The fractured decision was a small victory for Democratic and minority groups who accused Republicans of an unconstitutional power grab in drawing boundaries that booted four Democratic incumbents from office.
Justice Anthony M. Kennedy, writing for the majority, said Hispanics do not have a chance to elect a candidate of their choosing under the plan. The vote was 5-4 on that issue.
Republicans picked up six Texas congressional seats two years ago, and the court's ruling does not seriously threaten those gains. Lawmakers, however, will have to adjust boundary lines to address the court's concerns.
On a different matter, the court ruled 7-2 that state legislators may draw new maps as often as they like, not just once a decade as Texas Democrats claimed. That means Democratic and Republican state lawmakers can push through new maps anytime there is a power shift at a state capital.
The Constitution says states must adjust their congressional district lines every 10 years to account for population shifts. In Texas the boundaries were redrawn twice after the 2000 census, first by a court, then by state lawmakers in a second round promoted by DeLay after Republicans took control.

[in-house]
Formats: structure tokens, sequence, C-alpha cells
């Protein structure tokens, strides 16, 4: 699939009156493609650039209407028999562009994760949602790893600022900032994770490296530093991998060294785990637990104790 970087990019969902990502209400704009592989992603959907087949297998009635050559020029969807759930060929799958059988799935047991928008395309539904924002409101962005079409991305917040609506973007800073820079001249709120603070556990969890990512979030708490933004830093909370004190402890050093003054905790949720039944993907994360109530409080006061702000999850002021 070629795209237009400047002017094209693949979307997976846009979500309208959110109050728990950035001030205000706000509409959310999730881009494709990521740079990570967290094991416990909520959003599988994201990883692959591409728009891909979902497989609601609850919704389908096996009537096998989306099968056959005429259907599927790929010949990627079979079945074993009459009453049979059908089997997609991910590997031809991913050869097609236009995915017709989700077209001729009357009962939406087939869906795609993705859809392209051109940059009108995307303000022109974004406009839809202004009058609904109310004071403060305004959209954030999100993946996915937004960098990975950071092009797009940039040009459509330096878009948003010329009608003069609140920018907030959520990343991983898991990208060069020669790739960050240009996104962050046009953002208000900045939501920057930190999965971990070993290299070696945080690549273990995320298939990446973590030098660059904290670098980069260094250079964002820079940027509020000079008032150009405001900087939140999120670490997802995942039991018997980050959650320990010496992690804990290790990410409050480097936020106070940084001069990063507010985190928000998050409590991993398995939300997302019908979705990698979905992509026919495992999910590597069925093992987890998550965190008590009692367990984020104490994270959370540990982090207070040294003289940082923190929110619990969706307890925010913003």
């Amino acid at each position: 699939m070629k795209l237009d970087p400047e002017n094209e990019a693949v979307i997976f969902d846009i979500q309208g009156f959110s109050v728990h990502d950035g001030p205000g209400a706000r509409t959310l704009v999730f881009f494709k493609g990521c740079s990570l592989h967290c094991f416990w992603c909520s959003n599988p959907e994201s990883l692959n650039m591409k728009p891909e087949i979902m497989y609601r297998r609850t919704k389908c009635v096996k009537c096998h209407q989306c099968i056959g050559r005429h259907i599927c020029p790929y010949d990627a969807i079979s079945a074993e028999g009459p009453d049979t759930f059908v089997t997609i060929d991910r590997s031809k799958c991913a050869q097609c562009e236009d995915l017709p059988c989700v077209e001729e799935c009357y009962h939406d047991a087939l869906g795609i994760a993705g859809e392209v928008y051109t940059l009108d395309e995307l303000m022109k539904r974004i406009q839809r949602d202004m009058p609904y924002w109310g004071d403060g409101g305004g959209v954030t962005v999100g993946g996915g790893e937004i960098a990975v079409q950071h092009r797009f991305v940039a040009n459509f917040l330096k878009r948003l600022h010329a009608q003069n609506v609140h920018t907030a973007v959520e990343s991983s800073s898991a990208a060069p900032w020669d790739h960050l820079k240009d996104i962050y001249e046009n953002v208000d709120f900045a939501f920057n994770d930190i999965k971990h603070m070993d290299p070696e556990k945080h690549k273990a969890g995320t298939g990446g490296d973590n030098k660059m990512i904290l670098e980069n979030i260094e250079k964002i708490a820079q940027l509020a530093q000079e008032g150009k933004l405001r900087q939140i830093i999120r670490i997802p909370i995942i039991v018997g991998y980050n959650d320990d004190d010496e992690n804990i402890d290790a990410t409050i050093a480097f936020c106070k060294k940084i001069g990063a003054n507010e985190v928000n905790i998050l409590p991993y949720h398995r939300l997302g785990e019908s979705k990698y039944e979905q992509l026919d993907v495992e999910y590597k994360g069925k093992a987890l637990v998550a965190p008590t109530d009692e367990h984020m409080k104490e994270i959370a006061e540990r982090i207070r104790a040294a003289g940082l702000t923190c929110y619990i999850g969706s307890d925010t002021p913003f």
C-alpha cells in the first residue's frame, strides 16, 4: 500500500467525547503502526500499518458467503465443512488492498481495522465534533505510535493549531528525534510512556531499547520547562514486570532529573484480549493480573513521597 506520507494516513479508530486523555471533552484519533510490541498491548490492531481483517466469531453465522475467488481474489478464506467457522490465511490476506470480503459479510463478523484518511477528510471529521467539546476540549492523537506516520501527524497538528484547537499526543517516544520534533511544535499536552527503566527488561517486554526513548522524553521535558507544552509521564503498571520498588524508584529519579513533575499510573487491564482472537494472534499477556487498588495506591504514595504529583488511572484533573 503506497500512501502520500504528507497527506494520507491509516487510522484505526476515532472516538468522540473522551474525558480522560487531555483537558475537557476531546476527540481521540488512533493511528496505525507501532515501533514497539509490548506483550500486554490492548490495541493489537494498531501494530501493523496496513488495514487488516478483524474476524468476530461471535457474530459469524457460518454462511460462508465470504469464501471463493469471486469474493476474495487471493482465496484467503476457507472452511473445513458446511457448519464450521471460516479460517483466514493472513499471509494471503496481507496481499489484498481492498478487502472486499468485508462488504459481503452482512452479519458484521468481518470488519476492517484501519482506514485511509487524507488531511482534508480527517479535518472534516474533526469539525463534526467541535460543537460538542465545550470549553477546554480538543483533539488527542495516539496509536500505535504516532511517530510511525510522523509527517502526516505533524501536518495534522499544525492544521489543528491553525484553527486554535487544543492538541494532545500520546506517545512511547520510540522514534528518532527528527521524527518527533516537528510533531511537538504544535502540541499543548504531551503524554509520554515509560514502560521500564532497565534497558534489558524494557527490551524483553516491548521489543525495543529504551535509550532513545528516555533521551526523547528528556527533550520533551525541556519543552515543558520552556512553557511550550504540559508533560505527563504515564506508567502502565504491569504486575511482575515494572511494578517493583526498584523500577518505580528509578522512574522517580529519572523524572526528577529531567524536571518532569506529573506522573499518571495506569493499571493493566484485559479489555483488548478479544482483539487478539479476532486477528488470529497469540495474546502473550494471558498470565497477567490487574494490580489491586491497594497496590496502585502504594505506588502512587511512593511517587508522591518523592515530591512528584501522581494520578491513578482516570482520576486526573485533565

That was acceptable, the justices said.
"We reject the statewide challenge to Texas redistricting as an unconstitutional political gerrymander," Kennedy wrote.
However, he said the state's redrawing of District 23 violated the Voting Rights Act.
"You can say the Democrats won because any help on political matters from this conservative court has to be considered a surprise. Or you can say the Republicans won because the vast majority of the plan was upheld and certainly the Justices have signaled that similar plans in the future also are likely to be okay," CBS News legal analyst Andrew Cohen said.